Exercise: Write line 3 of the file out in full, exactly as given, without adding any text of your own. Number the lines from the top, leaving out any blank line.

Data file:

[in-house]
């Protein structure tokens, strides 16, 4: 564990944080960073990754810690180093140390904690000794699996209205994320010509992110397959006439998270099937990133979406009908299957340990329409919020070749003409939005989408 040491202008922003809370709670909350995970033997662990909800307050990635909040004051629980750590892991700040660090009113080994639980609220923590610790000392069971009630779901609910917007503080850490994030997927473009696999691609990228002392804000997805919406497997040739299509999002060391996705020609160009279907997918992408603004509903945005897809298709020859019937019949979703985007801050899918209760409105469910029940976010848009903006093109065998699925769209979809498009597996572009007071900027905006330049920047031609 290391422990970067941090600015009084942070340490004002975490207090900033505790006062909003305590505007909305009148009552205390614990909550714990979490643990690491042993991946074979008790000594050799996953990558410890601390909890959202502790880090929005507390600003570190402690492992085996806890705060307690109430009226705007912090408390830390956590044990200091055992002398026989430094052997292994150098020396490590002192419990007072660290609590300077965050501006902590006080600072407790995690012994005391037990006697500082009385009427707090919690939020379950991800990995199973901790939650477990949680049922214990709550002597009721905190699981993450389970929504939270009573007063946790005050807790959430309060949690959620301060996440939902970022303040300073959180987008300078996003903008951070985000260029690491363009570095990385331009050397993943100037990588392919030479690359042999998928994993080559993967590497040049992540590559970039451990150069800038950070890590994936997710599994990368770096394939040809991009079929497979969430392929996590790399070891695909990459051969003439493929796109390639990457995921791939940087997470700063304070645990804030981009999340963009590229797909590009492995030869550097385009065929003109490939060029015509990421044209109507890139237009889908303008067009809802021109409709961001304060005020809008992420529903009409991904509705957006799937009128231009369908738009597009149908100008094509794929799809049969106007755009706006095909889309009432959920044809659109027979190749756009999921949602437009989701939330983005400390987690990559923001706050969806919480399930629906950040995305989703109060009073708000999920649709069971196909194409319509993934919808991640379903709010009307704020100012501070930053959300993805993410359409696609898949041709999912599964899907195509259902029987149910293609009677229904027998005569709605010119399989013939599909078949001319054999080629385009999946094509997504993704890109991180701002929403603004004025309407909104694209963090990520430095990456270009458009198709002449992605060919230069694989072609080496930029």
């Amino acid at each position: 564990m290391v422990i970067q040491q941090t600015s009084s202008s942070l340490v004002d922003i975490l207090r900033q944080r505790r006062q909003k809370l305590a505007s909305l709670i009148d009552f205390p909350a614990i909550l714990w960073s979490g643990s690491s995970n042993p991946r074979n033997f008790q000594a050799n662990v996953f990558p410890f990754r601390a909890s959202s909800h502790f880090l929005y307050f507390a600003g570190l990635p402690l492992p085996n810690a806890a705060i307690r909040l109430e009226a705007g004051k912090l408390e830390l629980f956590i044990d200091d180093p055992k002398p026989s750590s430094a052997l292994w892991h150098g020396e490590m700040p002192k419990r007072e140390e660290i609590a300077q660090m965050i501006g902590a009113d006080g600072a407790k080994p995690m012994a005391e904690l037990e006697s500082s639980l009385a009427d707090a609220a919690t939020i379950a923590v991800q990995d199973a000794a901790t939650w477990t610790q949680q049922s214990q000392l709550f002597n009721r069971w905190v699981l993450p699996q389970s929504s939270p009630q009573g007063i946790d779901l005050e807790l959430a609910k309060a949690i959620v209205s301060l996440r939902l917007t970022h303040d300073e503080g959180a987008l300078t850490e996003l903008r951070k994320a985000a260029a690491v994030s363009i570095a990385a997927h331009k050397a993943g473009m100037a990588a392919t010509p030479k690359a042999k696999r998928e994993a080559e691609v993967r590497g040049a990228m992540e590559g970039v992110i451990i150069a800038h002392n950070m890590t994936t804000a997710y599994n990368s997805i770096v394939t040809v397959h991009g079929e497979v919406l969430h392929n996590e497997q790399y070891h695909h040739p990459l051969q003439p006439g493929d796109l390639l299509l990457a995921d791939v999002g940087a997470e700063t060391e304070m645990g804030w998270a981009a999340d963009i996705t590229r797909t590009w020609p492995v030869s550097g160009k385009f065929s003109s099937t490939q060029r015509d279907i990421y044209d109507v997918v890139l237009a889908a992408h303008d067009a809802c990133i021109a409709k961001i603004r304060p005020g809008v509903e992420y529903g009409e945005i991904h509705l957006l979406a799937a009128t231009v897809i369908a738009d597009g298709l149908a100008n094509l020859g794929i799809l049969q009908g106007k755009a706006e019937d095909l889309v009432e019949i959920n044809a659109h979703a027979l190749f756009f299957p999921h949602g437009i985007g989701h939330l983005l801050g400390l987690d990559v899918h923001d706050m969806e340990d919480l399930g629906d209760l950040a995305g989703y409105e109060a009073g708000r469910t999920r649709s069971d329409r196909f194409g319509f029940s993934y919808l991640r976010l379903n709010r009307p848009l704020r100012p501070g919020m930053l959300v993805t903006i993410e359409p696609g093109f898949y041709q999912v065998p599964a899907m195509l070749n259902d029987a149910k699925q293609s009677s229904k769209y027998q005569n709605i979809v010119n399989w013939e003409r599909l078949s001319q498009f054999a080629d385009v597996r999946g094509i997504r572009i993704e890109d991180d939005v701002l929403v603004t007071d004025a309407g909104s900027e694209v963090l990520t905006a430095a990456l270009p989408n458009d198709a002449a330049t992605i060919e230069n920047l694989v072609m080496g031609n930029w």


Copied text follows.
């Amino acid at each position: 564990m290391v422990i970067q040491q941090t600015s009084s202008s942070l340490v004002d922003i975490l207090r900033q944080r505790r006062q909003k809370l305590a505007s909305l709670i009148d009552f205390p909350a614990i909550l714990w960073s979490g643990s690491s995970n042993p991946r074979n033997f008790q000594a050799n662990v996953f990558p410890f990754r601390a909890s959202s909800h502790f880090l929005y307050f507390a600003g570190l990635p402690l492992p085996n810690a806890a705060i307690r909040l109430e009226a705007g004051k912090l408390e830390l629980f956590i044990d200091d180093p055992k002398p026989s750590s430094a052997l292994w892991h150098g020396e490590m700040p002192k419990r007072e140390e660290i609590a300077q660090m965050i501006g902590a009113d006080g600072a407790k080994p995690m012994a005391e904690l037990e006697s500082s639980l009385a009427d707090a609220a919690t939020i379950a923590v991800q990995d199973a000794a901790t939650w477990t610790q949680q049922s214990q000392l709550f002597n009721r069971w905190v699981l993450p699996q389970s929504s939270p009630q009573g007063i946790d779901l005050e807790l959430a609910k309060a949690i959620v209205s301060l996440r939902l917007t970022h303040d300073e503080g959180a987008l300078t850490e996003l903008r951070k994320a985000a260029a690491v994030s363009i570095a990385a997927h331009k050397a993943g473009m100037a990588a392919t010509p030479k690359a042999k696999r998928e994993a080559e691609v993967r590497g040049a990228m992540e590559g970039v992110i451990i150069a800038h002392n950070m890590t994936t804000a997710y599994n990368s997805i770096v394939t040809v397959h991009g079929e497979v919406l969430h392929n996590e497997q790399y070891h695909h040739p990459l051969q003439p006439g493929d796109l390639l299509l990457a995921d791939v999002g940087a997470e700063t060391e304070m645990g804030w998270a981009a999340d963009i996705t590229r797909t590009w020609p492995v030869s550097g160009k385009f065929s003109s099937t490939q060029r015509d279907i990421y044209d109507v997918v890139l237009a889908a992408h303008d067009a809802c990133i021109a409709k961001i603004r304060p005020g809008v509903e992420y529903g009409e945005i991904h509705l957006l979406a799937a009128t231009v897809i369908a738009d597009g298709l149908a100008n094509l020859g794929i799809l049969q009908g106007k755009a706006e019937d095909l889309v009432e019949i959920n044809a659109h979703a027979l190749f756009f299957p999921h949602g437009i985007g989701h939330l983005l801050g400390l987690d990559v899918h923001d706050m969806e340990d919480l399930g629906d209760l950040a995305g989703y409105e109060a009073g708000r469910t999920r649709s069971d329409r196909f194409g319509f029940s993934y919808l991640r976010l379903n709010r009307p848009l704020r100012p501070g919020m930053l959300v993805t903006i993410e359409p696609g093109f898949y041709q999912v065998p599964a899907m195509l070749n259902d029987a149910k699925q293609s009677s229904k769209y027998q005569n709605i979809v010119n399989w013939e003409r599909l078949s001319q498009f054999a080629d385009v597996r999946g094509i997504r572009i993704e890109d991180d939005v701002l929403v603004t007071d004025a309407g909104s900027e694209v963090l990520t905006a430095a990456l270009p989408n458009d198709a002449a330049t992605i060919e230069n920047l694989v072609m080496g031609n930029w």